All Workshops, All The Time
At the recent TFA learning team I presented materials on test prep, poetry, and year-end projects. I did anger one of those PC-TFAers with my point-of-view remembering tactics: 3rd: omniscient is "God or Santa Claus," 3rd: limited is "Spiderman," and 1st is "Grand Theft Auto." I expected to get dinged for bringing the word "God" into public schools or excluding students with the Santa Clause mention, but apparently it was my implicit support for the undeniably violent, misogynist video game that caused ire. Look man, alls I want to do is raise achievement, I ain't trying to offend no one.
The other contentious moment came when I talked about how I show kids their CST scores, explain the meaning, and ask them to set goals for themselves. Some felt that this would make the kids sad or be interpreted as insulting, or some such thing. I didn't push it, because I hate being the most right-wing person at any gathering of TFAers, but I think that the overall lack of low-achievement self-awareness in our communities is a serious failing. Especially given our homogeneous grouping, the lack of positive academic role models exacerbated by small and charter school's skimming, and the disparity between grades and mastery of standards, I think there are a fair number of kids who really do not understand how far behind they are. I'm serious. There's this false self-satisfaction that does not come from laziness or personally low standards, but rather the lack of knowledge and the positive comparison that can be made to even lower performing family and peers. They don't see it. It seems ridiculous because some of us cannot ever shake the thought from our minds. It is the lens through which we view our classrooms and drive our instruction, it's why we break our backs in pursuit of gap-closing, but if kids are not similarly imbued with this reality, we create those awful chasms between teacher and student where the former cares more and works harder than the latter. Not so good.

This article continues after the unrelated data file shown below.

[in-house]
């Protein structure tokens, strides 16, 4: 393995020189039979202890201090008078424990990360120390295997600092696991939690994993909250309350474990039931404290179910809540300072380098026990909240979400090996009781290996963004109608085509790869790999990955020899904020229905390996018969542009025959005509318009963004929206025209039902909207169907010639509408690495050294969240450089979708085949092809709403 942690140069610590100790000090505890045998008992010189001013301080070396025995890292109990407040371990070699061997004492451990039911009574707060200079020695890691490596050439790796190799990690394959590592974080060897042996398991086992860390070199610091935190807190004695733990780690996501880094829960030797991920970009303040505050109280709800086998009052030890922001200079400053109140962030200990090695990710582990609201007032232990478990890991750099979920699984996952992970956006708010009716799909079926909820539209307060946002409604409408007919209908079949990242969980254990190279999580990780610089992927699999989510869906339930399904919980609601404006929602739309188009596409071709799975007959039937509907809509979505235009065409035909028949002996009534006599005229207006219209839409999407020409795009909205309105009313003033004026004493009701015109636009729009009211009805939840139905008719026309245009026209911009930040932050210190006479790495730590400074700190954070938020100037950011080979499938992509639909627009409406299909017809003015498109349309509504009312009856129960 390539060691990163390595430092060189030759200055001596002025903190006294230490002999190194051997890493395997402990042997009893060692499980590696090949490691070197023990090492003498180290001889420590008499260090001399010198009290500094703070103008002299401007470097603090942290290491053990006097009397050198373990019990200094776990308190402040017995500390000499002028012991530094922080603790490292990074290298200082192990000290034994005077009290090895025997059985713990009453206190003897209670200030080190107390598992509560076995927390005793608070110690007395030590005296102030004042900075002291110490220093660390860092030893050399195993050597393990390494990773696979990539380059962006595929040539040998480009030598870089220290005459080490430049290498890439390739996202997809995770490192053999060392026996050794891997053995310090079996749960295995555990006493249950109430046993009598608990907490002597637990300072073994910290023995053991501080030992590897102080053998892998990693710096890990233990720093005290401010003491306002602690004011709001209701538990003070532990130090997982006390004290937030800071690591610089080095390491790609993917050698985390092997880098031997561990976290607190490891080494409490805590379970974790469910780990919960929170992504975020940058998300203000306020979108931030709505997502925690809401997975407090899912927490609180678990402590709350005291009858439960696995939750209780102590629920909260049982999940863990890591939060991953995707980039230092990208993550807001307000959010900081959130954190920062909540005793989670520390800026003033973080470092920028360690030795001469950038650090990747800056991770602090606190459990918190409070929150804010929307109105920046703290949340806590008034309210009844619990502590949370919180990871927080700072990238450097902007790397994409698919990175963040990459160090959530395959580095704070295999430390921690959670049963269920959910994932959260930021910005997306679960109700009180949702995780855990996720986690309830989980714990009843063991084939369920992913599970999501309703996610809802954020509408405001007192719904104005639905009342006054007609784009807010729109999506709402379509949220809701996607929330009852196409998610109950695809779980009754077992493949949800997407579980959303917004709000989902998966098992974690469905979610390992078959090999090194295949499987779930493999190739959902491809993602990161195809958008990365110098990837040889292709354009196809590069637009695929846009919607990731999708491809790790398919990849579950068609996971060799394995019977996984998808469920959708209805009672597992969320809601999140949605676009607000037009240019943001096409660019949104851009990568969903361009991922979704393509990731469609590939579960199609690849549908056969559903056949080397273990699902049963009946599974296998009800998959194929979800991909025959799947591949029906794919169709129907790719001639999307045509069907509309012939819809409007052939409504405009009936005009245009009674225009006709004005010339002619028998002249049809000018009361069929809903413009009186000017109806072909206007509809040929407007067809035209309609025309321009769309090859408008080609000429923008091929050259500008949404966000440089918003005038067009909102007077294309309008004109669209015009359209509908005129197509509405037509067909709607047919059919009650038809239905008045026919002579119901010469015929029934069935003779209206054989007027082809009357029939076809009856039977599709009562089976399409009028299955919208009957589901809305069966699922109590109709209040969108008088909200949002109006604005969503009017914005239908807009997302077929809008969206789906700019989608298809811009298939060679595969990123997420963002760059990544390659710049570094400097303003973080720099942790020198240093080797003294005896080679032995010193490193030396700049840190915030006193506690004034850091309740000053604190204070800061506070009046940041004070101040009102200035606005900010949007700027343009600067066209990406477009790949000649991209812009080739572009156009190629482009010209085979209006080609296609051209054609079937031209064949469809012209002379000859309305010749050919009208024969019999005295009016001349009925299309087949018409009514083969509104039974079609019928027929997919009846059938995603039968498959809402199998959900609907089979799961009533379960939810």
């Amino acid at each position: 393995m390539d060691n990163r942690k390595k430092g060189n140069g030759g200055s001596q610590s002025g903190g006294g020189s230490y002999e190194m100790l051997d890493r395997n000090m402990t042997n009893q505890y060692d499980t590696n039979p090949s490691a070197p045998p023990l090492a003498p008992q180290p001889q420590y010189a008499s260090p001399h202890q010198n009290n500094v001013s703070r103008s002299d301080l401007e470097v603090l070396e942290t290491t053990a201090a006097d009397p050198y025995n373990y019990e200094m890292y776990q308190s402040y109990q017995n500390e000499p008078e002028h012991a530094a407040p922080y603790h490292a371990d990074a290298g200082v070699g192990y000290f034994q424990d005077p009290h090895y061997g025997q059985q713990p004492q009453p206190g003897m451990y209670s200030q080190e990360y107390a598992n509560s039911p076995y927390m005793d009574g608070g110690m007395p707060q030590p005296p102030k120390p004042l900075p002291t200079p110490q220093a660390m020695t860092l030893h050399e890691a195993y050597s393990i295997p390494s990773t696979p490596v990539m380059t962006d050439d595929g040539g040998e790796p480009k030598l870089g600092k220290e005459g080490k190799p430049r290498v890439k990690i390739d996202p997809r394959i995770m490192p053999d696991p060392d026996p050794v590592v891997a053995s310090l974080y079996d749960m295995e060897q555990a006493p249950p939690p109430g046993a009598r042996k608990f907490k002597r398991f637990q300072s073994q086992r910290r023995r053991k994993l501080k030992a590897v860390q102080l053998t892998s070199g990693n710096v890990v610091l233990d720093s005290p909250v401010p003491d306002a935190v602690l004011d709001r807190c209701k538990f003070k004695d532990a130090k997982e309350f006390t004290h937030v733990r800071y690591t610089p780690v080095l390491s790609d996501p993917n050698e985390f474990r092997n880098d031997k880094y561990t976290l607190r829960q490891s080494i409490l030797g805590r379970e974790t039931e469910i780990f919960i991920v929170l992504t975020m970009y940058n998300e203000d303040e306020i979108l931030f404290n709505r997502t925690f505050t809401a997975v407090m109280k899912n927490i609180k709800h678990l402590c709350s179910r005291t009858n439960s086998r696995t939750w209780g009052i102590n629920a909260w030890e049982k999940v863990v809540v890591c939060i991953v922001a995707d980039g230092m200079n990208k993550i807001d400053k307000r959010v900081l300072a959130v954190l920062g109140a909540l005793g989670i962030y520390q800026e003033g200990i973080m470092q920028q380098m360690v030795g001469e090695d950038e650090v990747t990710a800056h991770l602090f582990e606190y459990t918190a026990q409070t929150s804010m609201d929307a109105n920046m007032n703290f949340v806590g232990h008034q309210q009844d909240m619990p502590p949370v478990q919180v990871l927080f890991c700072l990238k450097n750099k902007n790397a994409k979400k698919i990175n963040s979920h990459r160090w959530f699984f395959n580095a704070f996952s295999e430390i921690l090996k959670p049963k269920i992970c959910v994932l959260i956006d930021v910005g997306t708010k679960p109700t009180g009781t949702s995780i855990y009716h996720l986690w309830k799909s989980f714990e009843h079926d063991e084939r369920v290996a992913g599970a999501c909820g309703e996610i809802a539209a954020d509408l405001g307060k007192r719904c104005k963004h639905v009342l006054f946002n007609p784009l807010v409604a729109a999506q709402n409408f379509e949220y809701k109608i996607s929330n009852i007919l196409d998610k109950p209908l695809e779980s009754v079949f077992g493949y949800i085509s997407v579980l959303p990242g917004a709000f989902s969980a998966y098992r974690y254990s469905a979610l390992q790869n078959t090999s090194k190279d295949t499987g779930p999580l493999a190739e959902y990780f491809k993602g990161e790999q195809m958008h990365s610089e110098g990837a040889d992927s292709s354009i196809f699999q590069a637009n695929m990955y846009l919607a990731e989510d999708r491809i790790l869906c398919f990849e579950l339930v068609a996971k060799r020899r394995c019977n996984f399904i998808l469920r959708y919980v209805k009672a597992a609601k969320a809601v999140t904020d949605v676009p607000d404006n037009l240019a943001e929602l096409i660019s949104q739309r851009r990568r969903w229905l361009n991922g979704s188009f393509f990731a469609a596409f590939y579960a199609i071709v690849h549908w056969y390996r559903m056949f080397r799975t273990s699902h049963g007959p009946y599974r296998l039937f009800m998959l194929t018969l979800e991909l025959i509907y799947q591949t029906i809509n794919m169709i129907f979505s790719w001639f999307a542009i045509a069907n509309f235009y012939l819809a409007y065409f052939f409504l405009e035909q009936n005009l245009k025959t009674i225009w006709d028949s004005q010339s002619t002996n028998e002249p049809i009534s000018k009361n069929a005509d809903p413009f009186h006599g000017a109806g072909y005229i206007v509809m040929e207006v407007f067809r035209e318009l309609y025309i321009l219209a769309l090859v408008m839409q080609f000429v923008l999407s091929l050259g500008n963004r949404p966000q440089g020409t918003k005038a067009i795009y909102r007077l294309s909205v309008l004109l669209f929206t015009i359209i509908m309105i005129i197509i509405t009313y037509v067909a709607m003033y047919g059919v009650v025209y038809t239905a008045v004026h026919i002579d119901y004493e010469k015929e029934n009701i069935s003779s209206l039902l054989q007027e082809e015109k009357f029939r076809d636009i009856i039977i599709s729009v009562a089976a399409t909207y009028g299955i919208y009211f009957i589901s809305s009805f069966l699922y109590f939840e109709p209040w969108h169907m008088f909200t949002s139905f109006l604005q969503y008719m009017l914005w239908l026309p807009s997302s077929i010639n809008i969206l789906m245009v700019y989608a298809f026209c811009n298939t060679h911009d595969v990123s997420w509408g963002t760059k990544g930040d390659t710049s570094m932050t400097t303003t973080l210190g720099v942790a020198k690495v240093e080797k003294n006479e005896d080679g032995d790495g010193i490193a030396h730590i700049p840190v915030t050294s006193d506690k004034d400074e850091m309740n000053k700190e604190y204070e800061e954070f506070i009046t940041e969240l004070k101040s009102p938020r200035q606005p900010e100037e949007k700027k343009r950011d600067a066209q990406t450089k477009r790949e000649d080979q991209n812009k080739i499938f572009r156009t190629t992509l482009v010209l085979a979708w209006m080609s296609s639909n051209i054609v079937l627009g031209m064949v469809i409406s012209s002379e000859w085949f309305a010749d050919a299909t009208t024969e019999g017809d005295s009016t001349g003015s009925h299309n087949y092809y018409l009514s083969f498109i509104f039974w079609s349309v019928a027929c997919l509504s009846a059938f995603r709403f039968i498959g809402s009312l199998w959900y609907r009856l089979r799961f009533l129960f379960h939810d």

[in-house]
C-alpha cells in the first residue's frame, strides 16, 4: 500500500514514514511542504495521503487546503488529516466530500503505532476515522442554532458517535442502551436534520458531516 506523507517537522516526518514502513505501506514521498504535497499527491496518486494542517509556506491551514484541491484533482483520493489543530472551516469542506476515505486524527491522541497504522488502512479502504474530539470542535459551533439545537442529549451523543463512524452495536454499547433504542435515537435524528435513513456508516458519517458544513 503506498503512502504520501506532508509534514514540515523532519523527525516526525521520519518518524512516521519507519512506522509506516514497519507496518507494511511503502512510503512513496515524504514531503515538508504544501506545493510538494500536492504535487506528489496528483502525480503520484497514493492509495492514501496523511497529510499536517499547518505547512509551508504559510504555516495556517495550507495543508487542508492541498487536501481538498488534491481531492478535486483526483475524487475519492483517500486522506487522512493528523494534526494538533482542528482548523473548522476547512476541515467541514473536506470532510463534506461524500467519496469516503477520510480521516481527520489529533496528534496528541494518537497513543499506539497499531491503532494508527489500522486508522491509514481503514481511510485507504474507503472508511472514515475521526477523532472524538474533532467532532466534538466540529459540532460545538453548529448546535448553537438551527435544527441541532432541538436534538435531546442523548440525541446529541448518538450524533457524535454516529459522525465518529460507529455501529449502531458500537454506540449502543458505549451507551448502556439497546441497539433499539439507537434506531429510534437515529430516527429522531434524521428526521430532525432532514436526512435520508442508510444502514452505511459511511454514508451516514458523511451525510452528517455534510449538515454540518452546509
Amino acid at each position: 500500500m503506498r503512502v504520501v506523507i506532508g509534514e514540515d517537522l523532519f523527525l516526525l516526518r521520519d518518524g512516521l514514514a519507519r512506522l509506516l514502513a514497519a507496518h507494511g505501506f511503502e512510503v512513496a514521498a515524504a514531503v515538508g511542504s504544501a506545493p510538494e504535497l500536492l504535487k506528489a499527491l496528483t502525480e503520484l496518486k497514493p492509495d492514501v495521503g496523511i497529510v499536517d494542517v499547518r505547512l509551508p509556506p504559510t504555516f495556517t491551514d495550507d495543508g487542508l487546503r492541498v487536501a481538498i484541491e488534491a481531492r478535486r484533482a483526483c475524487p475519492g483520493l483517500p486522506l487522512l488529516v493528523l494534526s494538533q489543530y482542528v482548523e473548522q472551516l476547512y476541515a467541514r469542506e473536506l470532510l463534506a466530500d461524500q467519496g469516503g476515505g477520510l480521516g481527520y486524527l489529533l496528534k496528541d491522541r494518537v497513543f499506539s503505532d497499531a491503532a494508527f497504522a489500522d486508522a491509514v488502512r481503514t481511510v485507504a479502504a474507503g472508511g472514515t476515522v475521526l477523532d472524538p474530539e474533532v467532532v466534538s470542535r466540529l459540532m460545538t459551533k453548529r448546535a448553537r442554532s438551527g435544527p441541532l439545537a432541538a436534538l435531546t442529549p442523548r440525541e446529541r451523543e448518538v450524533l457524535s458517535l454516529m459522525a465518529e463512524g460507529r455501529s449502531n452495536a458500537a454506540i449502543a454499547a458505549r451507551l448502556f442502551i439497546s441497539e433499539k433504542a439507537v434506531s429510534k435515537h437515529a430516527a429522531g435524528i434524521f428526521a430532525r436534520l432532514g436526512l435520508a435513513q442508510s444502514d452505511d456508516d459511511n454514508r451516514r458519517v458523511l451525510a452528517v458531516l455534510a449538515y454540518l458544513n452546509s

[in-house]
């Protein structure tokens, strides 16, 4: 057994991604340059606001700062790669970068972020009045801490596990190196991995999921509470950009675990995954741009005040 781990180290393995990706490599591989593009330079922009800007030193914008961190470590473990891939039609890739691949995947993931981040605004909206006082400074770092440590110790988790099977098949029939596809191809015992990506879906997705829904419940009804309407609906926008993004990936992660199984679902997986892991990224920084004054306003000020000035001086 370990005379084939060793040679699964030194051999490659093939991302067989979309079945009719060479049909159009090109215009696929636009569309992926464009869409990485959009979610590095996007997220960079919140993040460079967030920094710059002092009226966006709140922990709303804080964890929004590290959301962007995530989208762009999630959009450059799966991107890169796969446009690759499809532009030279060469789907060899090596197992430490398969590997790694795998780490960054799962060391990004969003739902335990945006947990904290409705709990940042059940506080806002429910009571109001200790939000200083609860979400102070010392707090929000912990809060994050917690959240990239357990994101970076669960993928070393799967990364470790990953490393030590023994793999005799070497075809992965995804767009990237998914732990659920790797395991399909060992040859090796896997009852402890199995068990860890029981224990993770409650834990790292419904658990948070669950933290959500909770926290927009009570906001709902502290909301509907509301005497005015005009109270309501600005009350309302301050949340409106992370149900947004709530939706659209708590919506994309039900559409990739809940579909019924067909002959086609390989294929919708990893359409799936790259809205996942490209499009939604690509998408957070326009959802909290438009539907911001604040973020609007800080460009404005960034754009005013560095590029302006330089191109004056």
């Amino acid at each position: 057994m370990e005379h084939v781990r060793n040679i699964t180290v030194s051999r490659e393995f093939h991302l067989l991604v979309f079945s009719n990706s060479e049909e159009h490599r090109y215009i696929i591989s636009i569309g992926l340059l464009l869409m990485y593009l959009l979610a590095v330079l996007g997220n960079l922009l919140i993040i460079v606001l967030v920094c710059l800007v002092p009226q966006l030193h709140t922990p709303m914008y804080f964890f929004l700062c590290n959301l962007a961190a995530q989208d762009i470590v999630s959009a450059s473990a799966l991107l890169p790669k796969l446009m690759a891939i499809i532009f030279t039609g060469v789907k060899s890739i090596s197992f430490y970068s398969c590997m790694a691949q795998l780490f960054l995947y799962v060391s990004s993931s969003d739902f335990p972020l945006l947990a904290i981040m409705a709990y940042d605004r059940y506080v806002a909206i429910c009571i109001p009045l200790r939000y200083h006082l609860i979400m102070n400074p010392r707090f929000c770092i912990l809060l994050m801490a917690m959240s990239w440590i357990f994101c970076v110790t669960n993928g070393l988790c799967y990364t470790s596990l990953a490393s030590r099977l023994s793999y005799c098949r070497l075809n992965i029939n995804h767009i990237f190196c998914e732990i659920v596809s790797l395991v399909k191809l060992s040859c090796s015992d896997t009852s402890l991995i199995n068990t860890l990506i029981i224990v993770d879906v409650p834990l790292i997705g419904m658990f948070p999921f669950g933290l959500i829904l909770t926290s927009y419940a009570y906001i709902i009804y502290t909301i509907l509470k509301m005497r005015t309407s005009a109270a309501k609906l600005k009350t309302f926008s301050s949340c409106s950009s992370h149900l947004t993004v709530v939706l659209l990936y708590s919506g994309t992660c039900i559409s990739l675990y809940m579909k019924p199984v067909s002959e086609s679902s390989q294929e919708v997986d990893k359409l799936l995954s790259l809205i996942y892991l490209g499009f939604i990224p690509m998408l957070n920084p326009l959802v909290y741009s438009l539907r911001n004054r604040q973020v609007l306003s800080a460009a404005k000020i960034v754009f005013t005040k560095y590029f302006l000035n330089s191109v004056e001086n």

I think this TFAer -- and other teachers of similar ideological disposition -- is afraid of insulting them or hurting their feelings. Fine, but not only are there ways to avoid this, we are in service of a higher goal. I have 60 students yet now. None are proficient or advanced. Three are in the "Basic" category, five in the "Below Basic," and the rest are "Far Below Basic," the lowest academic ranking in California. How do I not inform them? How do I not remind them? They need to know that the 3 in 1 posters on the wall are not there to cover the depressing paint. We are called to action.
Monday they're getting their score again, the ones that show their last three years of academic performance. They will see how low they rank, they will see that more than 80% of them fell further behind last year, and they will set performance goals for the California Standards Test we administer in three weeks. I will tell them to think big because they're gonna score big. I will tell them that not one of them will fall further behind, that our hard work will enable us to catch up, pull even, and then move ahead where we belong.